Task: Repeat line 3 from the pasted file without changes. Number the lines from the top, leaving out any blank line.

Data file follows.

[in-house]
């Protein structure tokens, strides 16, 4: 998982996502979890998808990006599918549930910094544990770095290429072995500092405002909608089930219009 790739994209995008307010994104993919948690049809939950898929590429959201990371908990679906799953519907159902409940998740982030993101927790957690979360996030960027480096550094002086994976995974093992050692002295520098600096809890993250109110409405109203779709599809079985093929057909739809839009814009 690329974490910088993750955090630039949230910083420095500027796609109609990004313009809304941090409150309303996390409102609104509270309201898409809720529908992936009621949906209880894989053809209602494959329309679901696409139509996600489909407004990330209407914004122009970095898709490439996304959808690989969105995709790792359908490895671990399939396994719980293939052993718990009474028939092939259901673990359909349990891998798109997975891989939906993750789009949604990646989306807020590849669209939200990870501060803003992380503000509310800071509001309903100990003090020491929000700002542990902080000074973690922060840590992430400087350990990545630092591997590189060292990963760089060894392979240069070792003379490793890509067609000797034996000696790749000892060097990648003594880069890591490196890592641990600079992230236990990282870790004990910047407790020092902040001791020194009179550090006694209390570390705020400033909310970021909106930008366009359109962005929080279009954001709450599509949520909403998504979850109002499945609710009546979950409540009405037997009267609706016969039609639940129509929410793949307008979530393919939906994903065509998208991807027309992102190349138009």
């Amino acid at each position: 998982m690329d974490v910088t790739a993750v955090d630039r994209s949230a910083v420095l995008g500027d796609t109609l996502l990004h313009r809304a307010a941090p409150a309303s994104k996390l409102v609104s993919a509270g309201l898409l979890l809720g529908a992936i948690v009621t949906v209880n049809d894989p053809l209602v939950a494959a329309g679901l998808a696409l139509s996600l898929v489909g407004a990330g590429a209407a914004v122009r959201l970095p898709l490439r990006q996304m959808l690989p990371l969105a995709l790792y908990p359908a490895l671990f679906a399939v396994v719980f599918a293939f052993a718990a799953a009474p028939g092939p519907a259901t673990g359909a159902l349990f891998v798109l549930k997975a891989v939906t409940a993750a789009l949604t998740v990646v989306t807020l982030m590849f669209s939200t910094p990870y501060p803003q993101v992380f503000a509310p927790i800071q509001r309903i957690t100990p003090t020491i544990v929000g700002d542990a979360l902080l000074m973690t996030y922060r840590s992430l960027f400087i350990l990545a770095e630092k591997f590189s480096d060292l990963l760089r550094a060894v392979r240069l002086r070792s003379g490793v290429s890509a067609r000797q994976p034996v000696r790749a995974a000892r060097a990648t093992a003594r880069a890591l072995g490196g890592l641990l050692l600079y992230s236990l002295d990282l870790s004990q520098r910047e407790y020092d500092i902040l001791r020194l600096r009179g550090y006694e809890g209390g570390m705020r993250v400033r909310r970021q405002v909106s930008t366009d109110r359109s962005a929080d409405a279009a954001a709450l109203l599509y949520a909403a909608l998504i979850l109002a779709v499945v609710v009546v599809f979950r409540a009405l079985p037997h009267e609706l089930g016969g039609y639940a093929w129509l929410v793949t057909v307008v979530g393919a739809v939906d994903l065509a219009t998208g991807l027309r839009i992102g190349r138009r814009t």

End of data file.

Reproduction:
């Amino acid at each position: 998982m690329d974490v910088t790739a993750v955090d630039r994209s949230a910083v420095l995008g500027d796609t109609l996502l990004h313009r809304a307010a941090p409150a309303s994104k996390l409102v609104s993919a509270g309201l898409l979890l809720g529908a992936i948690v009621t949906v209880n049809d894989p053809l209602v939950a494959a329309g679901l998808a696409l139509s996600l898929v489909g407004a990330g590429a209407a914004v122009r959201l970095p898709l490439r990006q996304m959808l690989p990371l969105a995709l790792y908990p359908a490895l671990f679906a399939v396994v719980f599918a293939f052993a718990a799953a009474p028939g092939p519907a259901t673990g359909a159902l349990f891998v798109l549930k997975a891989v939906t409940a993750a789009l949604t998740v990646v989306t807020l982030m590849f669209s939200t910094p990870y501060p803003q993101v992380f503000a509310p927790i800071q509001r309903i957690t100990p003090t020491i544990v929000g700002d542990a979360l902080l000074m973690t996030y922060r840590s992430l960027f400087i350990l990545a770095e630092k591997f590189s480096d060292l990963l760089r550094a060894v392979r240069l002086r070792s003379g490793v290429s890509a067609r000797q994976p034996v000696r790749a995974a000892r060097a990648t093992a003594r880069a890591l072995g490196g890592l641990l050692l600079y992230s236990l002295d990282l870790s004990q520098r910047e407790y020092d500092i902040l001791r020194l600096r009179g550090y006694e809890g209390g570390m705020r993250v400033r909310r970021q405002v909106s930008t366009d109110r359109s962005a929080d409405a279009a954001a709450l109203l599509y949520a909403a909608l998504i979850l109002a779709v499945v609710v009546v599809f979950r409540a009405l079985p037997h009267e609706l089930g016969g039609y639940a093929w129509l929410v793949t057909v307008v979530g393919a739809v939906d994903l065509a219009t998208g991807l027309r839009i992102g190349r138009r814009t």